The US supported Ukraine's bid to join NATO launched in January 2008 as an effort to obtain the NATO Membership Action Plan.[106][107][108] Russia strongly opposed any prospect of Ukraine and Georgia becoming NATO members.[nb 4][109][110][111] According to the alleged transcript of Putin’s speech at the 2008 NATO-Russia Council Summit in Bucharest, Putin spoke of Russia’s responsibility for ethnic Russians resident in Ukraine and urged his NATO partners to act advisedly; according to some media reports he then also privately hinted to his US counterpart at the possibility of Ukraine losing its integrity in the event of its NATO accession.[112] According to a document in the United States diplomatic cables leak Putin "implicitly challenged the territorial integrity of Ukraine, suggesting that Ukraine was an artificial creation sewn together from territory of Poland, the Czech Republic, Romania, and especially Russia in the aftermath of the Second World War."[113]

Vladimir Putin in Ukraine, November 2009

During a January 2009 dispute over natural gas prices, exports of Russian natural gas through Ukraine were shut.[114] Relations further deteriorated when Russian Prime Minister Putin during this dispute said that "Ukrainian political leadership is demonstrating its inability to solve economic problems, and [...] situation highlights the high criminalization of [Ukrainian] authorities"[115][116] and when in February 2009 (after the conflict) Ukrainian President Yushchenko[117][118] and the Ukrainian Foreign Ministry considered Russian President Dmitry Medvedev's statement that Ukraine must compensate for gas crisis losses to the European countries an "emotional statement which is unfriendly and hostile towards Ukraine and the EU member-states".[119][120] During the conflict the Russian media almost uniformly portrayed Ukraine as an aggressive and greedy state that wanted to ally with Russia’s enemies and exploit cheap Russian gas.[90]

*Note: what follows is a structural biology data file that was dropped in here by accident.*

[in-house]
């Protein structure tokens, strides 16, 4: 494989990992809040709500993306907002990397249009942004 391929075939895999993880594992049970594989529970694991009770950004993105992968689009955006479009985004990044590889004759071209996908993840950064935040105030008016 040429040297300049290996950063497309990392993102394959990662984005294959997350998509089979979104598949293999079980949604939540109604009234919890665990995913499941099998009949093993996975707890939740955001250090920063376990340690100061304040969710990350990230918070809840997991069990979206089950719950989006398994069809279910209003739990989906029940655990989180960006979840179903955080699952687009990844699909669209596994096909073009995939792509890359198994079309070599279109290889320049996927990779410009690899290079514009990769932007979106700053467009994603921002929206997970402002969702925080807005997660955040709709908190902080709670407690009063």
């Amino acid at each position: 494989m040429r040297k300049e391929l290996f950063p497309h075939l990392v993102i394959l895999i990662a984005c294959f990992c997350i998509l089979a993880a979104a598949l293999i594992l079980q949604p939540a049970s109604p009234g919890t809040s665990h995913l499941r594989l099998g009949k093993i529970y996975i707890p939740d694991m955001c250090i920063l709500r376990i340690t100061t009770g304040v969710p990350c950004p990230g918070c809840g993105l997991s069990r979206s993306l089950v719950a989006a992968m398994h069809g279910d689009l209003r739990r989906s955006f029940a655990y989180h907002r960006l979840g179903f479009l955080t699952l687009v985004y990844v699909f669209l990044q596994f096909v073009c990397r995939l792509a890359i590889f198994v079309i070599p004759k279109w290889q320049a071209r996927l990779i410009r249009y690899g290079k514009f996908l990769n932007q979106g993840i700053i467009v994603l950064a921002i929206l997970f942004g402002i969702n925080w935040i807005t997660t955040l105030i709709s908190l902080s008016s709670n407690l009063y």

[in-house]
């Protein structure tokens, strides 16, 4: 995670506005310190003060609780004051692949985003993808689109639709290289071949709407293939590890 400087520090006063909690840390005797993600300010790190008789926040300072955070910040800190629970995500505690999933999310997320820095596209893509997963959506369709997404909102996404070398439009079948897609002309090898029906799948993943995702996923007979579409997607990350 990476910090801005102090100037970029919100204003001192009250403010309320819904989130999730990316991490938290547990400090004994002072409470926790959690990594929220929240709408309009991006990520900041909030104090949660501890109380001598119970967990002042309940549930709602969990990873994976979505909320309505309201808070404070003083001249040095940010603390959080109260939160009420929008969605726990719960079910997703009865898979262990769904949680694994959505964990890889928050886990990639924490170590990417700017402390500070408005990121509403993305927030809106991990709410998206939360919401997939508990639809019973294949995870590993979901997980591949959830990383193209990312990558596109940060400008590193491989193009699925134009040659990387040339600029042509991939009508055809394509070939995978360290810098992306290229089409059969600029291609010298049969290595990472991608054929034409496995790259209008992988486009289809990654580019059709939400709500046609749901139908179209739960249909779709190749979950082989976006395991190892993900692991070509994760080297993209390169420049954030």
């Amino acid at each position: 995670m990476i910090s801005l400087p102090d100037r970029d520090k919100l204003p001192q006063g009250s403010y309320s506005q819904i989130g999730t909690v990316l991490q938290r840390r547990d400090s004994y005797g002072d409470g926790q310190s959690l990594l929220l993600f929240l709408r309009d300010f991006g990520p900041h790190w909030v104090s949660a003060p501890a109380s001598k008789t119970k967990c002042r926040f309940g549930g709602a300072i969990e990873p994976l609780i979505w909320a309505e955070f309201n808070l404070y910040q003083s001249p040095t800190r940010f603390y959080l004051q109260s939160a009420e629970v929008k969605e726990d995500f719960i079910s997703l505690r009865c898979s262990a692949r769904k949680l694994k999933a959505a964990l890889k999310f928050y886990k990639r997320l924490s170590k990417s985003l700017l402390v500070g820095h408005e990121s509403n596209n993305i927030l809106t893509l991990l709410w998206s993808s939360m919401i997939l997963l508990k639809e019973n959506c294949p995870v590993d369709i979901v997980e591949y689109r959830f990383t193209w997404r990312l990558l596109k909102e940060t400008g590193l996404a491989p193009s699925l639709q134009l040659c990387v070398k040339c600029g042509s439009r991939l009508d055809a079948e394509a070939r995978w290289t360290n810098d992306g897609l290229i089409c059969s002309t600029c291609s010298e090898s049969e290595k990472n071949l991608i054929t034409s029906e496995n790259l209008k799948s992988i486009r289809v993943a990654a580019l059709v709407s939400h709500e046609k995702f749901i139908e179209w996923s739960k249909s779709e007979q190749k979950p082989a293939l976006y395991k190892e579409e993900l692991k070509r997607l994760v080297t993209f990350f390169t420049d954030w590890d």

Videoblog of the address by Russian president Dmitry Medvedev to Ukrainian president Viktor Yushchenko on 11 August 2009. (Transcript in English).